C’s girlfriend concluded the meeting by saying that she already had a buyer that was willing to pay $45,000 in payments and that we should take her offer immediately so as not to lose out. That is the type of pressure my husband caves under, but T took hold of his elbow and walked him out.

C’s girlfriend then turned her attention to Don R’s son. My sister-in-law said there were some sparks flying between the two when they took their leave. Perhaps she offered the son some incentive to renegotiate the repayment schedule with her, for whatever it was worth. The lien can not be canceled, nor the lots sold, without the written permission of Don R, blind or not. The son even said as much during the meeting.

And as for this supposed buyer….no shit, Sherlock!  That would be our aborted negotiation with C. The girlfriend didn’t know my husband personally and I had sent T instead of going myself since I am all too readily identifiable. Oh, to be a fly on the wall during the conversation between C and his girlfriend after the meeting!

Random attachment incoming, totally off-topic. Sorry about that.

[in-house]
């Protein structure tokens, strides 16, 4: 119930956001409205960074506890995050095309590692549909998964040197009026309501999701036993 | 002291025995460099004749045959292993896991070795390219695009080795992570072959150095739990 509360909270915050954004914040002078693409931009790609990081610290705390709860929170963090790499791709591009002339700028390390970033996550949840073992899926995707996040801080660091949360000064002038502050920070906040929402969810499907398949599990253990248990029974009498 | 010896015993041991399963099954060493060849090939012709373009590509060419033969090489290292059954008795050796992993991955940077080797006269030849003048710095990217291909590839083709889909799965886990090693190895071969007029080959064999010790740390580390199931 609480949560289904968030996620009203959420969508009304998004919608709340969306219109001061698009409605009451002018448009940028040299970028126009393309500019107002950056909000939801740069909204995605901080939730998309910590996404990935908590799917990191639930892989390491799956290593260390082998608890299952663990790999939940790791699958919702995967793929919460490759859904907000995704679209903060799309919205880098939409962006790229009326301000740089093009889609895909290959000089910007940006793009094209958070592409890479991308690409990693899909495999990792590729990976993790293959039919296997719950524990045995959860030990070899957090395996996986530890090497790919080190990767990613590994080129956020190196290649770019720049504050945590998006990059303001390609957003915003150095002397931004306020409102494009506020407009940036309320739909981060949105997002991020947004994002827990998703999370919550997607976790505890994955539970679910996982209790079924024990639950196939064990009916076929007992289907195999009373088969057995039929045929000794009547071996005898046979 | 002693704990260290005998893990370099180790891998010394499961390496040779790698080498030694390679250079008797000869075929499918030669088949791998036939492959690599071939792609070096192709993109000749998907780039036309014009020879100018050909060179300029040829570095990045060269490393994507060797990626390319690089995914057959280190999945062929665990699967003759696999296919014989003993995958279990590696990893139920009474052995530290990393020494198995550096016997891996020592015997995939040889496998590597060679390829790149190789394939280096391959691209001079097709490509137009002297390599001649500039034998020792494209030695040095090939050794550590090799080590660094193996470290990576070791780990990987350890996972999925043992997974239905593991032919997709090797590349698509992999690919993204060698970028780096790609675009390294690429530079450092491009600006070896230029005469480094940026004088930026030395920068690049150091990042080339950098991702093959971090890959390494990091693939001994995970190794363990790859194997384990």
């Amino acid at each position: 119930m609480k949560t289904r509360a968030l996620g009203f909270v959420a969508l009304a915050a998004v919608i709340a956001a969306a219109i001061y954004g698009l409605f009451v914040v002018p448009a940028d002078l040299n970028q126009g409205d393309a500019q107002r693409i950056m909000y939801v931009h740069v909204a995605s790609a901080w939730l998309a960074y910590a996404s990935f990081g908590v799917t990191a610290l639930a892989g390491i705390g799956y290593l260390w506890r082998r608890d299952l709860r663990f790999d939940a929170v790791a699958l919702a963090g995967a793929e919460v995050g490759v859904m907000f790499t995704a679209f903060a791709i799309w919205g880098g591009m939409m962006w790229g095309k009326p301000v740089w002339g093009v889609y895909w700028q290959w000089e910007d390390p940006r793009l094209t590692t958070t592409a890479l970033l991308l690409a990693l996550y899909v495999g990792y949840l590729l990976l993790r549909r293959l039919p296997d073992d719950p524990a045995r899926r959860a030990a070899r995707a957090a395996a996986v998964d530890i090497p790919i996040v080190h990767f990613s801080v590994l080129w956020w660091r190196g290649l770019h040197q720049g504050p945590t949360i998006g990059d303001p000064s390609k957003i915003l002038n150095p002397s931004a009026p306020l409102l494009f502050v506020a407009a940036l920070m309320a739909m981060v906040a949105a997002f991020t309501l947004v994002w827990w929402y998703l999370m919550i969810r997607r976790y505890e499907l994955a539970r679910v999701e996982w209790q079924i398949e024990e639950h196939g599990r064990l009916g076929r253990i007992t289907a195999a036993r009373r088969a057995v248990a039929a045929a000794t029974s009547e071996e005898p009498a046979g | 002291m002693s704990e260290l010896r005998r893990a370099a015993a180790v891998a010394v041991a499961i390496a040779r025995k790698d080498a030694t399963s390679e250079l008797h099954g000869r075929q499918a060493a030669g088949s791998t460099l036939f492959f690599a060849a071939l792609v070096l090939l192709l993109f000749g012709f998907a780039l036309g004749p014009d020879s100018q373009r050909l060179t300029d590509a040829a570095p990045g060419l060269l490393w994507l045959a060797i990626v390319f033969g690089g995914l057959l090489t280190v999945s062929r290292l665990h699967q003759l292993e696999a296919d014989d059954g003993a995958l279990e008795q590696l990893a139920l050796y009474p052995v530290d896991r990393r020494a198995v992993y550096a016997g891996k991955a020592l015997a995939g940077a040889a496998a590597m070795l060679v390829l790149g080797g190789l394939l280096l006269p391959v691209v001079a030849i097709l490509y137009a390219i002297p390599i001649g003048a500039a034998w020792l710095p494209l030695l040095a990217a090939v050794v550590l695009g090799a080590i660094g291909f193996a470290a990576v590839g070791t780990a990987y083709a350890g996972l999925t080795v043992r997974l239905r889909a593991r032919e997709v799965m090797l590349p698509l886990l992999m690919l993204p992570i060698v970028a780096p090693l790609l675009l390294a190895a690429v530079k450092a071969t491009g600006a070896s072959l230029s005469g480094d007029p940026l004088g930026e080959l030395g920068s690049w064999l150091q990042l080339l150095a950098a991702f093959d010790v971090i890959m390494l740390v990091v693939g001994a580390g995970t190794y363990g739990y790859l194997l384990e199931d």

So, disappointed, we have decided to wait it out. There is still a possibility that in December, the girlfriend will default and the lot will come up for sale. It seems a lame ending to this saga, but whoever said buying a piece of heaven was easy?




Filed under La Yacata Revolution

Buying property — as easy as buying a piece of heaven Part 2

lot next door

This is the lot under discussion. Doesn’t look like much I know, but oh, the possibilities!